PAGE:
I installed the Mac OS X version of the game, which is also available for Windows and the Xbox, on a 1.8 GHz iMac G5 running Mac OS X 10.4 "Tiger" with 2 GB RAM and an nVidia GeForce FX5200 graphics card. While the machine's specs were marginally above the minimum system requirements, it managed to run the game quite comfortably at 1024x768 resolution and any Windows-based PC or Mac made after late 2005 should have no problem running it. Installation was straightforward: drag the Stubbs The Zombie folder from the installer DVD-ROM to your hard drive and you are done; to uninstall, simply drag it to the Trash. You will, however, have to keep the DVD in your optical drive to play the game, which I found extremely annoying.

Stubbs The Zombie In Rebel Without A PulseTechnology wise, Stubbs The Zombie isn't particularly innovative as it is nothing more than a glorified beat 'em up that has been grafted onto Bungie's Halo game engine. Where it does shine, however, is its role reversal: instead of mowing down hordes of the undead, you are the zombie and you are responsible for creating your own "army of the undead" to wreak havoc upon humanity. Everyone you kill is zombiefied (as are their subsequent victims) and it is only a matter of time before Punchbowl is overrun by your legion of the damned. Unfortunately your zombie cohorts are neither particularly smart nor responsive and getting them to follow your commands is akin to herding cats; if anything, their main function is to sow chaos and destruction and serve as convenient cannon fodder while Stubbs hunts down those responsible for murdering him a quarter of a century earlier.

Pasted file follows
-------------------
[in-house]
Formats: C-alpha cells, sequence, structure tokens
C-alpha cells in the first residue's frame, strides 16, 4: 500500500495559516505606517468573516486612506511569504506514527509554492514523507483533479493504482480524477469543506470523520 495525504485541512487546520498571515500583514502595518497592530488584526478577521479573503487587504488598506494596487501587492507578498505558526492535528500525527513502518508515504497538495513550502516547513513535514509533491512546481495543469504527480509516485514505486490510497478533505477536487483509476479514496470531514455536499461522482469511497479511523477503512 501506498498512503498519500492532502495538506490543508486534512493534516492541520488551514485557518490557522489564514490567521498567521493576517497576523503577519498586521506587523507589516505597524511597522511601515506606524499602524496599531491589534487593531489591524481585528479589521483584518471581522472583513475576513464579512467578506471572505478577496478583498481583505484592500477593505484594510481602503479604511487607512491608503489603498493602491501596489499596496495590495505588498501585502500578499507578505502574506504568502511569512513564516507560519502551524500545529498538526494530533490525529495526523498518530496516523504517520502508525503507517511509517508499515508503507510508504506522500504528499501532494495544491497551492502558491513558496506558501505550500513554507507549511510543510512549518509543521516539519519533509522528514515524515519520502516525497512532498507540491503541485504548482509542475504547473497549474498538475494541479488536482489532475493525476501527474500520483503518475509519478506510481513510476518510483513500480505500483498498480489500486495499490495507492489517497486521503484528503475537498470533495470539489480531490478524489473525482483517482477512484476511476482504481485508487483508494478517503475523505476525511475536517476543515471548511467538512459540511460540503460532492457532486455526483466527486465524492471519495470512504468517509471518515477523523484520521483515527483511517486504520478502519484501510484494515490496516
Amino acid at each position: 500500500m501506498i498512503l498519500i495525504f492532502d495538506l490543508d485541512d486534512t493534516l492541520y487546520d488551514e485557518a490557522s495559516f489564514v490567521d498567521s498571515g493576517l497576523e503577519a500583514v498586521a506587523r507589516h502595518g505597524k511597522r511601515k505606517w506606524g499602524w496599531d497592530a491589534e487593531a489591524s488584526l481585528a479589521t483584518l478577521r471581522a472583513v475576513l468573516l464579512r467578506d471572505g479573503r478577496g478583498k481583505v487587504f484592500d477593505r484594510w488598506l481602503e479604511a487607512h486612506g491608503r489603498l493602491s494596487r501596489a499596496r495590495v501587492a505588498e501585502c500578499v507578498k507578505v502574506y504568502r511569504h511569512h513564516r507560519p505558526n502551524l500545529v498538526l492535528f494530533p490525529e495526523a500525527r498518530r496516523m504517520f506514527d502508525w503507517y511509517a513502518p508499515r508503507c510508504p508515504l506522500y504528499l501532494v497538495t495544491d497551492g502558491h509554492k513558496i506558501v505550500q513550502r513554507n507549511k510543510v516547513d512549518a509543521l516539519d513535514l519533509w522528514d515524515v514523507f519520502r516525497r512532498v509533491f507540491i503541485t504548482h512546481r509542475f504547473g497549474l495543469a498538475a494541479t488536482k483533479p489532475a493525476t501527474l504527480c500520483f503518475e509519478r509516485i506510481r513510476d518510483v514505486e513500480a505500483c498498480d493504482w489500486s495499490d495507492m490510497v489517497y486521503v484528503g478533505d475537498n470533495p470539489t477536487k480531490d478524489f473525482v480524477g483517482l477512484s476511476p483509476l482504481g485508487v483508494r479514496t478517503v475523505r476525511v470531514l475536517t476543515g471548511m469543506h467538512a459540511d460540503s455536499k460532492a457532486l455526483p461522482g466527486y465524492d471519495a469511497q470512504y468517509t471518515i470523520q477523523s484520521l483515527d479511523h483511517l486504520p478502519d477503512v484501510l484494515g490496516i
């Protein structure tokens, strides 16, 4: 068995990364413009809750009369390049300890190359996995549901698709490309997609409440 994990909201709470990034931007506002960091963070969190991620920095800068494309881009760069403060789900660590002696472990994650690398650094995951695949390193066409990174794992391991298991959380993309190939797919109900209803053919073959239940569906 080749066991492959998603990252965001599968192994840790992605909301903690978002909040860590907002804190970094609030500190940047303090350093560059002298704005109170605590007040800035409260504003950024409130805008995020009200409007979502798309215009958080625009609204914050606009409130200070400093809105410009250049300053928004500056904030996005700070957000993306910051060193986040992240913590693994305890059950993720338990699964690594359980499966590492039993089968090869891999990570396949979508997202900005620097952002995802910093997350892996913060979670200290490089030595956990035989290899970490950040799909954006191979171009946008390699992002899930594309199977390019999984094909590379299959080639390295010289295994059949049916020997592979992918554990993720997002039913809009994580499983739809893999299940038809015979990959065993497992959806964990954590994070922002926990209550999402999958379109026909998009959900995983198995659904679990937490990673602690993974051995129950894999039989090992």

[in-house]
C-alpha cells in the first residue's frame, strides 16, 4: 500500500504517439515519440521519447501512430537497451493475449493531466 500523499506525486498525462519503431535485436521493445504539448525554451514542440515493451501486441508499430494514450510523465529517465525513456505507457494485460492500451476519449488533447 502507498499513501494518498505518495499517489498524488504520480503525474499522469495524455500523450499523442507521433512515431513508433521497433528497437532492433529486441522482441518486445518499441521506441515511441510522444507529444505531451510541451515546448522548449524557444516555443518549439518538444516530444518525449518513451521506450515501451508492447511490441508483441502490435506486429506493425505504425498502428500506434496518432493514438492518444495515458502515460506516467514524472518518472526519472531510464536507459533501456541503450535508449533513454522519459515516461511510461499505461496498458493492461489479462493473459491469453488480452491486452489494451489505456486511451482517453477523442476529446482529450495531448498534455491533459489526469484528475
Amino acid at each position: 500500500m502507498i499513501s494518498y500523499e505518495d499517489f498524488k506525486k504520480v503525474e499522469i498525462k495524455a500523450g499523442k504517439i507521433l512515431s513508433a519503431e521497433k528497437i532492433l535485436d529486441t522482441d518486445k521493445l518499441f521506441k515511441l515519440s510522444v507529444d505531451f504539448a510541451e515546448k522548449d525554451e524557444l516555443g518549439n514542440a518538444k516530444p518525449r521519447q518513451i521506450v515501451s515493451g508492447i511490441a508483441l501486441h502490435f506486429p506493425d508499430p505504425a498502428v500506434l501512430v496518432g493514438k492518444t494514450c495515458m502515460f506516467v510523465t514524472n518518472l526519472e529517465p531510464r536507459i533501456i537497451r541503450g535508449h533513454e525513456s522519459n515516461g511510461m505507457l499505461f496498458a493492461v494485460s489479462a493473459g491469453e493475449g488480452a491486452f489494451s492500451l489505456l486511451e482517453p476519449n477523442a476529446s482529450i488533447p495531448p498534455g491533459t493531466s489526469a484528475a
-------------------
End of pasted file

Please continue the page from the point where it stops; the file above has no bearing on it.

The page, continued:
Some of the scenes involving Stubbs and his minions are genuinely very funny. However, in one instance, Stubbs gives a pep talk to his horde in a direct homage to George C Scott's performance in Patton - except the only word he can say with any degree of coherence is "B-RA-I-N-S" - while in another moment he has a Thriller-type dance-off against the midget Chief of Police. The game also boasts a truly bizarre ensemble of supporting characters, namely Otis Monday (a conspiracy theorist in charge of the "Quaker Street Irregulars" militia), Maggie Monday (a white-trash trailer-park girl made good and Stubbs' paramour), Hermann Wye (a former Nazi scientist), Cletus (a chainsaw-wielding hillbilly), Mister Skegness (a possible relative of "Fat Bastard" from Austin Powers) and (finally) the deadliest Barbershop Quartet in gaming history.